50                                                                                                                                                                                   250
            45
                                                                                                                            -4
            40                                                                                                                                                                                   200




                                                                                                     Deficit in % of GDP




                                                                                                                                                                                                       Debt in % of GDP
            35
 % of GDP




                                                                                                                            -6
            30                                                                                                                               Primary balance                                     150
                                                                                                                                             Government debt
            25                                                                                                              -8

            20                                                                                                                                                                                   100
                                                                                                                           -10
            15
            10                                                                                                                                                                                   50
                                                                                                                           -12
             5
             0                                                                                                             -14                                                                   0
             2006    2010      2015     2020       2025   2030     2035   2040   2045   2050                                     2006 2010   2015   2020   2025 2030   2035   2040   2045 2050

Source: Ministry of Finance

The deviations of the projected development from the compliance requirements of the
Stability and Growth Pact, i.e. maintaining the debt at a maximum level of 60% of GDP, are
assessed on the basis of these predictions.

The analysis identifies the scope of fiscal consolidation, under the assumption of a stable
political environment, that would be needed to meet this requirement by 2050. The Czech
Republic would need to implement measures reducing the share of expenditures or increasing
the share of revenues in GDP by 3.8 percentage points in 2010 (i.e. the S1 indicator). This
means that the overall general government balance should register a surplus in 2010 of 1.5%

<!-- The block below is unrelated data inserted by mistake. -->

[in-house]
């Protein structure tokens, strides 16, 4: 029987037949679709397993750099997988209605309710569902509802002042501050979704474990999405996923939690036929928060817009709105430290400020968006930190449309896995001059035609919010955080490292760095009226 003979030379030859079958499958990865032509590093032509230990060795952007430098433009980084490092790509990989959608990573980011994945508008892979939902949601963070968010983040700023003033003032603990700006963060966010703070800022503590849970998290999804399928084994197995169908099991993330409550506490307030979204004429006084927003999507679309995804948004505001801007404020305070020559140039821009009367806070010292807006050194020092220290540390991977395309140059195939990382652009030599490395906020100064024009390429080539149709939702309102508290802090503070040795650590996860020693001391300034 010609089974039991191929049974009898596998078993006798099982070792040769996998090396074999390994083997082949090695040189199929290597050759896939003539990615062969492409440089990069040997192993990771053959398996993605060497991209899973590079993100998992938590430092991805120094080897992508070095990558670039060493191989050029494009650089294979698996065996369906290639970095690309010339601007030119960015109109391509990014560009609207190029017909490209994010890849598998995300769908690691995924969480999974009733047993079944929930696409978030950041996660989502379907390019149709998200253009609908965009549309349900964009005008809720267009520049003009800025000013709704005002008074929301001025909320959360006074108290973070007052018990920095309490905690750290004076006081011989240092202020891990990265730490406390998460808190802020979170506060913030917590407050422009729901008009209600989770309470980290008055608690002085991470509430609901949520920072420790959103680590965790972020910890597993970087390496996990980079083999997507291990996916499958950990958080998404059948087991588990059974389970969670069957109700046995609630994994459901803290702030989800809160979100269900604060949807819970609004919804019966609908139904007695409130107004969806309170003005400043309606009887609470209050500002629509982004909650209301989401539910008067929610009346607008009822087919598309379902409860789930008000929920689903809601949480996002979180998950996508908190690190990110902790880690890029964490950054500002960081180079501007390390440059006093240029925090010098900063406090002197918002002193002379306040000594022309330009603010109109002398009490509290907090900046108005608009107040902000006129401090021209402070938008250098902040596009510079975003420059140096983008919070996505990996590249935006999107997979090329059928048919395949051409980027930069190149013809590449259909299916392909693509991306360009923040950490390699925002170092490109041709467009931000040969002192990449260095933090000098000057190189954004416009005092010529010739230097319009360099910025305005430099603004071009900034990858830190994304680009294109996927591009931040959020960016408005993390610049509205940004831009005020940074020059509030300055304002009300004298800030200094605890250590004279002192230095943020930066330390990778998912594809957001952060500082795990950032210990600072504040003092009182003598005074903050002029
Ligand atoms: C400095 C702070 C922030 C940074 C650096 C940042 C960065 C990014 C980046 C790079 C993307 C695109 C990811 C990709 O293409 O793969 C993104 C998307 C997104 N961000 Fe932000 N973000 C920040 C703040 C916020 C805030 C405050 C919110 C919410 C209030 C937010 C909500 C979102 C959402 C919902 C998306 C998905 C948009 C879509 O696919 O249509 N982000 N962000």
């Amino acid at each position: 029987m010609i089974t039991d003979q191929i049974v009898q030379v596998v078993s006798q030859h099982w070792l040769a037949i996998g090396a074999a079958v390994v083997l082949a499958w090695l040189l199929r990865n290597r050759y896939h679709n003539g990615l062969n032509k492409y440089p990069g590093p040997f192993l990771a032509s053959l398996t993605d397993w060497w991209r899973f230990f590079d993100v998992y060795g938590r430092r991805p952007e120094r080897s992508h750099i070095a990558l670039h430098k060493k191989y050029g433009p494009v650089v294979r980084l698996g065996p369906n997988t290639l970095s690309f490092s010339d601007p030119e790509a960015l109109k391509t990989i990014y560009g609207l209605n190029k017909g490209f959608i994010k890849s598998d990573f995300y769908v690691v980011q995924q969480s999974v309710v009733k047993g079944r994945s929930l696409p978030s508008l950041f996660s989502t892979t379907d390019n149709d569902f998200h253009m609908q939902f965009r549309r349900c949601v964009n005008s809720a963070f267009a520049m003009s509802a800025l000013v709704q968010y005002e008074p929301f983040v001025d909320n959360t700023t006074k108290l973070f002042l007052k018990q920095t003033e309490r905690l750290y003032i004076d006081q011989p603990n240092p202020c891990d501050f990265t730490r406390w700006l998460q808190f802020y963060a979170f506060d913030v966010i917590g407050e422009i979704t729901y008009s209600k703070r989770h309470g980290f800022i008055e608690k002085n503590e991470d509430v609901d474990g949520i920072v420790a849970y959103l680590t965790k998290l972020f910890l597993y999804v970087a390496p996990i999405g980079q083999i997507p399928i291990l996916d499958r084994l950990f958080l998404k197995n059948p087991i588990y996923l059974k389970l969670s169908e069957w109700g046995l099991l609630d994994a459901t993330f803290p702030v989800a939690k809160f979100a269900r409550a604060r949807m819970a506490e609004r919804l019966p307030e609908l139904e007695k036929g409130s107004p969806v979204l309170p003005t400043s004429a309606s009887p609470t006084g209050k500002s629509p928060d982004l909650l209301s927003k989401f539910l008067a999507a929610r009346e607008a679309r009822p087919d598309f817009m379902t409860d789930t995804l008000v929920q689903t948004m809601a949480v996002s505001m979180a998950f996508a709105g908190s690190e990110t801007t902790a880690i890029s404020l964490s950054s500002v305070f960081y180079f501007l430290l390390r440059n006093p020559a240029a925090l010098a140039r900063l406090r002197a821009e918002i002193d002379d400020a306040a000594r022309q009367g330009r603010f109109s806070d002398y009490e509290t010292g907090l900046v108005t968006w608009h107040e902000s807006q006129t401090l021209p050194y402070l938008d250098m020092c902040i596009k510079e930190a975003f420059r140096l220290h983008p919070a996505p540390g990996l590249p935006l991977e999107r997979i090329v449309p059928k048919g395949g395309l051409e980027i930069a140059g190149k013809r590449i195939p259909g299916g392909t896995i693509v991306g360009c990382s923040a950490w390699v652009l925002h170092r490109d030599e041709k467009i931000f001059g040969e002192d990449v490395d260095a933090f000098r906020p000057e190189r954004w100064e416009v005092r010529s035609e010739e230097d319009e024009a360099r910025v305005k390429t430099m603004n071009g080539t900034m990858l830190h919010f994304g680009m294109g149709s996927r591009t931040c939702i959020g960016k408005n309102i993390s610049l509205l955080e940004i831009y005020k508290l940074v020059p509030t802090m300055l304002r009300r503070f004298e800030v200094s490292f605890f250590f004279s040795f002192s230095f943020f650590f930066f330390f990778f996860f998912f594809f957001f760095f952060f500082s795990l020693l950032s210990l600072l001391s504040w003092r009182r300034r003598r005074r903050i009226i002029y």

of GDP. In order to ensure the permanent solvency of the general government, a fiscal
correction of, in fact, 7.9% of GDP would be needed in 2010 (i.e. the S2 indicator).

Table 6.3: Scope of needed fiscal consolidation
                                                                                                Yea r                               Year            Year
                                                  % of GDP
                                                                                                2010                                2011            2012
1. Revenues                                                                                     37.1                                 37.1            37.1
2. Primary expenditures                                                                         38.2                                 38.2            38.1
3. Primary balance (1-2)                                                                            -1.1                             -1.1            -1.0
                         (1 )
4. Sustainability gap S1                                                                            3.8                              3.9              4.0
5. Required primary balance (3+4)                                                                   2.7                              2.8              3.0
6. Required total balance                                                                           1.5                              2.0              2.1

S ustainability gap S2                      (2)
                                                                                                    7.9                              8.0              8.1
(1)
            Permanent fiscal consolidation (S1) expresses the percentage of GDP needed to permanently increase taxes
             (from the given year) or reduce expenditures in order to achieve a government debt of 60% of GDP at the end
             of the projection period.
(2)
            Permanent fiscal consolidation (S2) expresses the percentage of GDP needed to permanently increase taxes
             (from the given year) or reduce expenditures in order to keep the general government solvent for an indefinite
             period of time (i.e. meeting the inter-temporal budget restrictions).

Source: Ministry of Finance